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Preparing for the Gate River Run

Free training program at YMCA, injury prevention are key

The Gate River Run, the national championship 15K is March 11. 

Last year, over 24,000 people participated in one of the events associated with the Gate River Run. 

News4Jax's Melanie Lawson is training for the race this year. She spoke with Ponte Vedra YMCA Wellness Experience director Erin Dankworth, who said that avoiding injury can make a major difference in your experience.

READ: Melanie Lawson's training blog

A free Gate River Run training program at Ponte Vedra, Brooks, Williams and Winston YMCAs is underway and is open to members and non-members.

According to the New York Times, nearly 80 percent of runners are injured each year and most injuries are due to running too much or sudden changes in training volume.

"Most of the time, they jump way too early into high mileage," said Dankworth. "Sometimes it's just overuse, not giving your body enough rest."

Runner's knee is a common injury, a tender pain around or behind the kneecap. One way to train through runner's knee is to only run on flat or uphill surfaces and try to run on softer surfaces when possible.

Shin splints, caused by overuse along the shinbone, and IT Band Syndrome are common as runners increase mileage and frequency during training. IT Band Syndrome is a tightness of the iliotibial band, a ligament that stretches from your pelvis to shin along the outside of your thigh, which helps stabilize your knee when you run. It can also derail training. If it becomes too tight, you might feel a nagging knee pain.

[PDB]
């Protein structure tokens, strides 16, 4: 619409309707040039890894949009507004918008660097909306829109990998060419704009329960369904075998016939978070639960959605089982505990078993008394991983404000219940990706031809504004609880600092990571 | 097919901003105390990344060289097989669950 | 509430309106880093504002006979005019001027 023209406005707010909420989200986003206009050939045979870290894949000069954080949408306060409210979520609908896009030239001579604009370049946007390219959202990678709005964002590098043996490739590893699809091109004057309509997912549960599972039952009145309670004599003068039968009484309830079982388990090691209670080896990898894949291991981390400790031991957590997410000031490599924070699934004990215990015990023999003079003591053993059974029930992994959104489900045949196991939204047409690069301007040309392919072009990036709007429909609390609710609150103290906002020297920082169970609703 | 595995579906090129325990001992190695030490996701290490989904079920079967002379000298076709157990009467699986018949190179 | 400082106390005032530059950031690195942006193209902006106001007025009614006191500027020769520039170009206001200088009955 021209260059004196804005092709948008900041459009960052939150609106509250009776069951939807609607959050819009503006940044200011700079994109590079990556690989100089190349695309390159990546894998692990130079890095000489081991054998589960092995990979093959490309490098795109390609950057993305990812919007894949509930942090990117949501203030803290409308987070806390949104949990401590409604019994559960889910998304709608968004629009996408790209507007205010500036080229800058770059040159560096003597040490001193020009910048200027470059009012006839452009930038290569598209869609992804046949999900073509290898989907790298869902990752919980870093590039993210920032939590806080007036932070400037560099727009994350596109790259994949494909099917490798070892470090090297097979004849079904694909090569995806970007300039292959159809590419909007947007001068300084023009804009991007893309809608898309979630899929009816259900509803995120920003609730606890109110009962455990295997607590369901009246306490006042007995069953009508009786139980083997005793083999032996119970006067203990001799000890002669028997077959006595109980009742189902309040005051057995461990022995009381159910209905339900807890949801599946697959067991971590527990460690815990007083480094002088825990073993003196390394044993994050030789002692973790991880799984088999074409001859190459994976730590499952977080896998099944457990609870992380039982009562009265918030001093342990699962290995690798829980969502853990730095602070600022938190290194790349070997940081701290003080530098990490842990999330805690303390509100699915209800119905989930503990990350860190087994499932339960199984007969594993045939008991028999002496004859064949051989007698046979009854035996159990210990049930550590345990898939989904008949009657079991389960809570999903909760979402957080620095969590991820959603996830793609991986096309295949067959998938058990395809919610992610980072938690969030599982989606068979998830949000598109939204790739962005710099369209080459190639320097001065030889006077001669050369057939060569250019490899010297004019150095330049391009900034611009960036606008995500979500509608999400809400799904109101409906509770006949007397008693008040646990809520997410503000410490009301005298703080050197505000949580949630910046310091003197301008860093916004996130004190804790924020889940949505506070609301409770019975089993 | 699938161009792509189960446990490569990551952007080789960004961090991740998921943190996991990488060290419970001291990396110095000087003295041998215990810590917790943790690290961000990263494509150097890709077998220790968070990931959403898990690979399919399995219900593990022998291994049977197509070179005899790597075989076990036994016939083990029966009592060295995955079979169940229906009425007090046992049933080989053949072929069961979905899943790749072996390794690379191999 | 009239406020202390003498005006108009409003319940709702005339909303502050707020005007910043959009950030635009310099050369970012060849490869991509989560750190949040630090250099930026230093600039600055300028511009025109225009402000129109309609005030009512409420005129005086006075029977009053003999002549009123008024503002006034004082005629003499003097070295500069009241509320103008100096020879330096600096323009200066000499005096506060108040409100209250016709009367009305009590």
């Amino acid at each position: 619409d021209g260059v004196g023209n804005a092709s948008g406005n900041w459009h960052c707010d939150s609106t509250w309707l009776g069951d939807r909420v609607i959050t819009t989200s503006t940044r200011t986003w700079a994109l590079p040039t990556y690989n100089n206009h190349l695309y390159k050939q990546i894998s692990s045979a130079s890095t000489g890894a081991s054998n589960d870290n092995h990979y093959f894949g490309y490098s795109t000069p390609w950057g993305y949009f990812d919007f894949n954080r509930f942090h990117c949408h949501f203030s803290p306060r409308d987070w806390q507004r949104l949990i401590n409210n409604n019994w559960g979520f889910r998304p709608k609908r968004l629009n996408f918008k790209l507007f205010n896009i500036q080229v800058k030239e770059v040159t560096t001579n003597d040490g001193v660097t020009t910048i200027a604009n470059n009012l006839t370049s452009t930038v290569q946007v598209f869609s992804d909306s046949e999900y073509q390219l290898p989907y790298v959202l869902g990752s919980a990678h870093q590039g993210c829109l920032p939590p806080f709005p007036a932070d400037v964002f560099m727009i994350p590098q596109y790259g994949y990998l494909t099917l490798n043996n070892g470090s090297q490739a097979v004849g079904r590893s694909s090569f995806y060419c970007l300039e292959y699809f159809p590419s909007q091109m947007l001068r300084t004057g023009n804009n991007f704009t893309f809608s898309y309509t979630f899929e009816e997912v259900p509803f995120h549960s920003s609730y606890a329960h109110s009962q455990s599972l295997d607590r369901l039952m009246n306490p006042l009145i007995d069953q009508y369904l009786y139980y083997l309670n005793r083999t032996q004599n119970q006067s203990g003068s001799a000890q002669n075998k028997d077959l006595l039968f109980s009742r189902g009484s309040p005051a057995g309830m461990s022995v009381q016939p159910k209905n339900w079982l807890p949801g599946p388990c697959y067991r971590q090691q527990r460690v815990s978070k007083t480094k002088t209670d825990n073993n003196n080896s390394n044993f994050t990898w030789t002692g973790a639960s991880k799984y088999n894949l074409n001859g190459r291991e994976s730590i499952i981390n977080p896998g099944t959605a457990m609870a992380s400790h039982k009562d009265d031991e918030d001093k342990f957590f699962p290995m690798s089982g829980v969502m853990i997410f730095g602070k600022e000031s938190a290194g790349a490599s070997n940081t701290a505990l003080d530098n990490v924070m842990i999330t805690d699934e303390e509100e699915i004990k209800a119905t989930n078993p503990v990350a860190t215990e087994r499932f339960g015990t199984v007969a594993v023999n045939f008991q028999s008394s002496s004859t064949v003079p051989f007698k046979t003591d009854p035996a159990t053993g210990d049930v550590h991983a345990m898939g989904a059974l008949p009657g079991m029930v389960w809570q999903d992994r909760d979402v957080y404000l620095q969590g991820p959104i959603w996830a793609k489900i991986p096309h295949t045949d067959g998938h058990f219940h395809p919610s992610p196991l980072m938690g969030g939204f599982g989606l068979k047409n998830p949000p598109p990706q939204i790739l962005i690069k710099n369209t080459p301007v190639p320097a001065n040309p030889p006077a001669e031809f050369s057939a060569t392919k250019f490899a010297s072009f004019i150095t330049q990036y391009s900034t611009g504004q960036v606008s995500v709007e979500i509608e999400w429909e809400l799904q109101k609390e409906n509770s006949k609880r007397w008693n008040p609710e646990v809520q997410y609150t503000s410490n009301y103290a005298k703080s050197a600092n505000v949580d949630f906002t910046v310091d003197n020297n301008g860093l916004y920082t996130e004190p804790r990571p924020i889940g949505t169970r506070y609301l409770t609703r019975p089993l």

Dankworth suggests utilizing a foam roller to alleviate pain during training. 

"A lot of people don't realize that their entire body is connected," Dankworth said. "When you're running, its not just your legs, its not just  your knees, its your entire body in that kinetic chain."

Feet are not immune to injuries. Plantar fasciitis causes inflammation and intense heel pain, but a simple tennis ball can help.

Stretching before injury can help avoid more serious injuries. 

In order to prevent as many injuries as possible, Dankworth recommended that runners build mileage gradually, stretch, stay hydrated and eat a well-balanced diet. She also advised to warm up and cool down before and after all runs and races and consider ice treatment for a maximum of 20 minutes, depending on the area.

Another way to prepare for a big run is to run the race route, or at least the race distance, before the race. This will help runners experience and control their adrenaline and pace on race day. 

There are a number of races planned leading up to the Gate River Run festivities, including the St. Augustine Mardi Gras 5K and Fun Run on Sunday at the St. Augustine Beach Pier. Sign up by visiting www.FirstCoastYMCA.org.


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